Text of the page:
BOGE equips its S-4 series with IE4 motors as standard

Improved efficiency ratings and an extra boost in effective free air delivery for the industrial, healthcare, manufacturing and healthcare sectors including domestic applications.

With the high-performance, energy-saving IE4 motors, users will also enjoy lower future CO2 emissions, long-lasting operations and low maintenance costs.

BOGE’s S-4 series compressors become more efficient. The compressor and compressed air systems manufacturer is replacing the existing IE3 motors in its current 110 kW – 160 kW screw compressors with high-performance, energy-saving IE4 motors. In addition to the energy benefits, users will also enjoy lower future CO2 emissions, long-lasting operations and low maintenance costs.

Applications involving electric motors make up a huge proportion of the overall energy used in the industrial sector. In order to drive the environmentally compatible design of electric motors, promote sustainability and minimise CO2 emissions, the European Union has specified a series of minimum requirements for energy efficiency in three-phase asynchronous motors. Consequently, all motors with an output between 75 kW – 200 kW will be required to have an energy efficiency rating of IE4 from July 2023 onwards. 

“All screw compressors in the lower performance classes will be modified over the coming months, to ensure that BOGE remains ahead of all legal requirements when it comes to the more efficient, environmentally friendly IE4 motors,” says Nalin Amunugama, general manager, BOGE Kompressoren Asia Pacific.

IE4 motors as standard

The energy efficiency of an electric motor is a measure of the ratio between the mechanic power output and the electrical power input. There are currently a total of 5 international energy efficiency classes (IE) which are determined according to standardised measurement procedures, with motors in efficiency class IE1 being the least energy efficient. 

“The IE4 motors used to be available as an optional extra in our S-4 series, but they’ll now be available as the standard,” explains Nalin. “Our aim is to achieve energy savings of between 0.6 and 1.5 percent”.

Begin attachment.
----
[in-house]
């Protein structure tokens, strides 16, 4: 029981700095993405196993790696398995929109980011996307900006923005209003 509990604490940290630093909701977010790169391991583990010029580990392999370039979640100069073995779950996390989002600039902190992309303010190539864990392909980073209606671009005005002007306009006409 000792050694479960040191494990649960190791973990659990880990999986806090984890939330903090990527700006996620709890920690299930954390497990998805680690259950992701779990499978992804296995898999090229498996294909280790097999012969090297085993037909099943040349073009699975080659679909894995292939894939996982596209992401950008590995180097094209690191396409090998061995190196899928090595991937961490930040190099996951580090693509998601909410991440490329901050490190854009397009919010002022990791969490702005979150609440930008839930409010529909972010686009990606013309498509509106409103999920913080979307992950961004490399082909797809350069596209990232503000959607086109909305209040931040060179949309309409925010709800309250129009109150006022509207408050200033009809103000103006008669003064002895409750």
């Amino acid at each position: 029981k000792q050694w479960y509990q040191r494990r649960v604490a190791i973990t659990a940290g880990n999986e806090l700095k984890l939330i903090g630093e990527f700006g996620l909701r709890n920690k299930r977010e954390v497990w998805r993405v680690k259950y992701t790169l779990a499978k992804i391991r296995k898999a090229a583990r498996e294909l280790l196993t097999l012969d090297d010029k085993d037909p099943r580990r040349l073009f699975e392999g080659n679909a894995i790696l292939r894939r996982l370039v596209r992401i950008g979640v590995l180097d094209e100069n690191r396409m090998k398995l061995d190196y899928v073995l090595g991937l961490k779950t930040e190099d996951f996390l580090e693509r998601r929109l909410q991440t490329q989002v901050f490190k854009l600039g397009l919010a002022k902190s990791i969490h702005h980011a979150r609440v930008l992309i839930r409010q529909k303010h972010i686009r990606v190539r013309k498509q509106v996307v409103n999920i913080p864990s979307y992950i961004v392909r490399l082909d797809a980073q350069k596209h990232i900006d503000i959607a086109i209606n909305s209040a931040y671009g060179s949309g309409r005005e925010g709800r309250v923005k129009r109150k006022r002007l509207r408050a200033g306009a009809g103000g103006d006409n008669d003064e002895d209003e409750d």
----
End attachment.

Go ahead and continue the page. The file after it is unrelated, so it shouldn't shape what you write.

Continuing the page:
Companies with energy costs in the six figures will find the savings considerable. To illustrate the point –  for a 110 kW compressor operating for 8,000 hours/year, a reduction in electricity consumption of around just 1 percent will result in yearly savings of €1,500 (USD1,481). Although the changeover to IE4 motors does not affect the overall dimensions of the screw compressors, it certainly improves the effective free air delivery, as this can also be increased by up to 1.6 percent. Ultimately, by using more efficient motors, BOGE is not only helping to reduce its customers’ electricity bills, but will also be making a significant contribution to fighting climate change, thanks to the reduced CO2 emissions coming from its devices.

Improving the efficiency of motors and motor-driven systems, therefore, plays an important role in reducing ownership costs and slowing electricity demand growth.  Doubling the efficiency of new industry motor systems worldwide could reduce CO2 emissions in 2030 by more than a gigatonne. Governments use IE standards to specify the efficiency levels for their minimum energy performance standards (MEPS), as well as other policy measures. Of the 57 countries that currently have mandatory industrial motors MEPS, 45 of these, including Singapore, are at the IE3 level. The European Union, Norway, Switzerland, Turkey and the United Kingdom are transitioning to IE4 levels in 2023 for motors in the 75-200 kW range.